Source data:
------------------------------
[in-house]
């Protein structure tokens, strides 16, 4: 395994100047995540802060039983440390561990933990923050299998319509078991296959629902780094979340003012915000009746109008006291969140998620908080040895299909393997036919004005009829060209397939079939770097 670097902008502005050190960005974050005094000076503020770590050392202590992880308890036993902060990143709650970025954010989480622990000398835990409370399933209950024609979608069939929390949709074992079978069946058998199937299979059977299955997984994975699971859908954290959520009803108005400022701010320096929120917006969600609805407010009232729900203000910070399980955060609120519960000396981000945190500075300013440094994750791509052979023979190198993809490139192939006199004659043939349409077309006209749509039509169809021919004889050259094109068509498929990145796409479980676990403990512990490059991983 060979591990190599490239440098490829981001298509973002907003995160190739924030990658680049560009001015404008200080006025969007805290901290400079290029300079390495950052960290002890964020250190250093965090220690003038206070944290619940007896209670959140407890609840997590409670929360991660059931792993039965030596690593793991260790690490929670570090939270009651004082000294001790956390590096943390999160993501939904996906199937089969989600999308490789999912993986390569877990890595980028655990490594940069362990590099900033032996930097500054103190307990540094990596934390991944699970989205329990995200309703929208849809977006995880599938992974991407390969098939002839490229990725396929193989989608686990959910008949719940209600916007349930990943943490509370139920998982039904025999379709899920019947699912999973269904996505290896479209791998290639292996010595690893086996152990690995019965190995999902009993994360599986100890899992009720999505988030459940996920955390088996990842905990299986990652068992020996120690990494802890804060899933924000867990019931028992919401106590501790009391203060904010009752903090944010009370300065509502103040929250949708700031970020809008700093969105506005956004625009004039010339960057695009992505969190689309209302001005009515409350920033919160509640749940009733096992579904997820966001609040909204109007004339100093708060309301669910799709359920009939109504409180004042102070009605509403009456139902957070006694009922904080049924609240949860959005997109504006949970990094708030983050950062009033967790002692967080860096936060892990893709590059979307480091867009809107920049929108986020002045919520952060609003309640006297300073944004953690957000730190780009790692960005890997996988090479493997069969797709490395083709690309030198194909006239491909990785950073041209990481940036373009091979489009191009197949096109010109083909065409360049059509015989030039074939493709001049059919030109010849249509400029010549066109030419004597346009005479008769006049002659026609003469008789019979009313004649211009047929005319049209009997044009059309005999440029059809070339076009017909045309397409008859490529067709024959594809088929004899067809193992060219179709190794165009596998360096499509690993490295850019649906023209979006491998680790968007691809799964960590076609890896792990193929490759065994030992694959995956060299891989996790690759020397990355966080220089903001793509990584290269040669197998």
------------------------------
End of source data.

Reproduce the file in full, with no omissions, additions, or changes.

[in-house]
């Protein structure tokens, strides 16, 4: 395994100047995540802060039983440390561990933990923050299998319509078991296959629902780094979340003012915000009746109008006291969140998620908080040895299909393997036919004005009829060209397939079939770097 670097902008502005050190960005974050005094000076503020770590050392202590992880308890036993902060990143709650970025954010989480622990000398835990409370399933209950024609979608069939929390949709074992079978069946058998199937299979059977299955997984994975699971859908954290959520009803108005400022701010320096929120917006969600609805407010009232729900203000910070399980955060609120519960000396981000945190500075300013440094994750791509052979023979190198993809490139192939006199004659043939349409077309006209749509039509169809021919004889050259094109068509498929990145796409479980676990403990512990490059991983 060979591990190599490239440098490829981001298509973002907003995160190739924030990658680049560009001015404008200080006025969007805290901290400079290029300079390495950052960290002890964020250190250093965090220690003038206070944290619940007896209670959140407890609840997590409670929360991660059931792993039965030596690593793991260790690490929670570090939270009651004082000294001790956390590096943390999160993501939904996906199937089969989600999308490789999912993986390569877990890595980028655990490594940069362990590099900033032996930097500054103190307990540094990596934390991944699970989205329990995200309703929208849809977006995880599938992974991407390969098939002839490229990725396929193989989608686990959910008949719940209600916007349930990943943490509370139920998982039904025999379709899920019947699912999973269904996505290896479209791998290639292996010595690893086996152990690995019965190995999902009993994360599986100890899992009720999505988030459940996920955390088996990842905990299986990652068992020996120690990494802890804060899933924000867990019931028992919401106590501790009391203060904010009752903090944010009370300065509502103040929250949708700031970020809008700093969105506005956004625009004039010339960057695009992505969190689309209302001005009515409350920033919160509640749940009733096992579904997820966001609040909204109007004339100093708060309301669910799709359920009939109504409180004042102070009605509403009456139902957070006694009922904080049924609240949860959005997109504006949970990094708030983050950062009033967790002692967080860096936060892990893709590059979307480091867009809107920049929108986020002045919520952060609003309640006297300073944004953690957000730190780009790692960005890997996988090479493997069969797709490395083709690309030198194909006239491909990785950073041209990481940036373009091979489009191009197949096109010109083909065409360049059509015989030039074939493709001049059919030109010849249509400029010549066109030419004597346009005479008769006049002659026609003469008789019979009313004649211009047929005319049209009997044009059309005999440029059809070339076009017909045309397409008859490529067709024959594809088929004899067809193992060219179709190794165009596998360096499509690993490295850019649906023209979006491998680790968007691809799964960590076609890896792990193929490759065994030992694959995956060299891989996790690759020397990355966080220089903001793509990584290269040669197998």